comes with the territory of the original idea that they existed.
"Science, ever changing, you basically stated that a theory about black holes is now into play"
Absolutely. This is necessary astronomy for a Big Bang theory.
"I see that after reading your website, the big bang was never mentioned, maybe thats because it was abandoned and a new theory has emerged."
The website presents evidence that refutes your previous argument. I don't care if it says BIG BANG by name, the counterargument just proves the
original argument wrong. There is no new theory, there is only the basic findings of astronomy.
"I don't really remember saying that the Supermassive Black Hole theory was incorrect. Its the big bang that I got a problem with."
Right... we're on the same page... you like supermassive black holes, but not the Big Bang.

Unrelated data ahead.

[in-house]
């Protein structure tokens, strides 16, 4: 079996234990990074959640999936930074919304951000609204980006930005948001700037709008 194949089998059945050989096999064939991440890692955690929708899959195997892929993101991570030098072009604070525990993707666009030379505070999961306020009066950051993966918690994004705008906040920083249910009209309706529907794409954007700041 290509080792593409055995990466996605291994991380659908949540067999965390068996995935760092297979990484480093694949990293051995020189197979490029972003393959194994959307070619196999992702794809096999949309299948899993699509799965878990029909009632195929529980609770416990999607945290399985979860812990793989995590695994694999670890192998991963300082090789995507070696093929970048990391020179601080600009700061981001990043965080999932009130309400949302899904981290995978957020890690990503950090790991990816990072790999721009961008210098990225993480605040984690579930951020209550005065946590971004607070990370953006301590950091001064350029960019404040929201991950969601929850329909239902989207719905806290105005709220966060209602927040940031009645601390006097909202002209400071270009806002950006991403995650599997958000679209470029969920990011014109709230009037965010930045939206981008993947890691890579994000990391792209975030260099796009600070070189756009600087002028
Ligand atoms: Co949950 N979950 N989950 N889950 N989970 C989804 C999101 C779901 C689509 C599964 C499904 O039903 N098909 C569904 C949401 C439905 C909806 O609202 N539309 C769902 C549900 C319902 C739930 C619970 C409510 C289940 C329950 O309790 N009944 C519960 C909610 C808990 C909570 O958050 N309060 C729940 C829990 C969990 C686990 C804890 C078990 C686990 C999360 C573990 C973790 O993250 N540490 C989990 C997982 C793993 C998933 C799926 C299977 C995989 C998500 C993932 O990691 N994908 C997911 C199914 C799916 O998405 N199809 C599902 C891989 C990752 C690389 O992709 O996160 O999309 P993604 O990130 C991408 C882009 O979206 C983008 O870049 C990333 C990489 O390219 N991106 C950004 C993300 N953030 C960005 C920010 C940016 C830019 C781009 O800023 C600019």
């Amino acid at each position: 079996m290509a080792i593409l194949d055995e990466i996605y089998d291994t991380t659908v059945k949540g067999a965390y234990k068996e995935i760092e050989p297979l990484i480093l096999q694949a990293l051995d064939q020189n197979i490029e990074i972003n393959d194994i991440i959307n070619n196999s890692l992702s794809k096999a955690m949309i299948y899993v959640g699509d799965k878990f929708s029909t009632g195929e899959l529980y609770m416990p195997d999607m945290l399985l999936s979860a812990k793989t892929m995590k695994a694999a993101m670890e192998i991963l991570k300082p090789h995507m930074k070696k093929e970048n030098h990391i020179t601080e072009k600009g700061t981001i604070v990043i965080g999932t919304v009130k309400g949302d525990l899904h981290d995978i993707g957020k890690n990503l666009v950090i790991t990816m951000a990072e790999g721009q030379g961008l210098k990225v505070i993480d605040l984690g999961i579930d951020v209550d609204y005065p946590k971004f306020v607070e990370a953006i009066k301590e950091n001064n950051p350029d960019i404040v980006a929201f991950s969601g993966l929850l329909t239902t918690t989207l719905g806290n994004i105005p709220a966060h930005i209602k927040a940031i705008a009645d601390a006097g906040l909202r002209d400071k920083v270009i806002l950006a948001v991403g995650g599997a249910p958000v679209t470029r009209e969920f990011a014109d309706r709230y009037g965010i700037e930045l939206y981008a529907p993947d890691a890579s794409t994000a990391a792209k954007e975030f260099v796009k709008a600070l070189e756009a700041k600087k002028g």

"Ill leave you with this, If the Supermassive Black Hole theory is correct ... Then the Big Bang theory is wrong"
"Only one theory can be right, there is no inbetween."
Since when? Theories are often combined to create a better working theory. What do you think the Big Bang theory is? Do you think it is still the
exact same thing it was in 1927? No. I've already explained that. It is a dynamic theory with a lot of information behind it. Today it has more
support than ever.
"ONE AGAINST THE OTHER. Their both HYPOCRITICAL AND CONTRARY to each other"
What is? Supermassive black holes forming galaxies is something that happens after a big bang and still allows for the expansion we see today. Are
you still not seeing that? Have you never seen the timeline for the Big Bang?
"Thank you for proving MY POINT"
Ok, and what point was that?
Well, to give you a bit more proof, here is another website through NASA that does link supermassive black holes with the Big Bang:
Unless you also believe that you are smarter than the High Energy Astronomer at NASA, I suggest you find yet another angle with which to argue your
futile viewpoints from.
"-- Michael Loewenstein and Amy Fredericks for "Ask a High-Energy Astronomer"" ... the astronomer's names, just incase you thought I was kidding.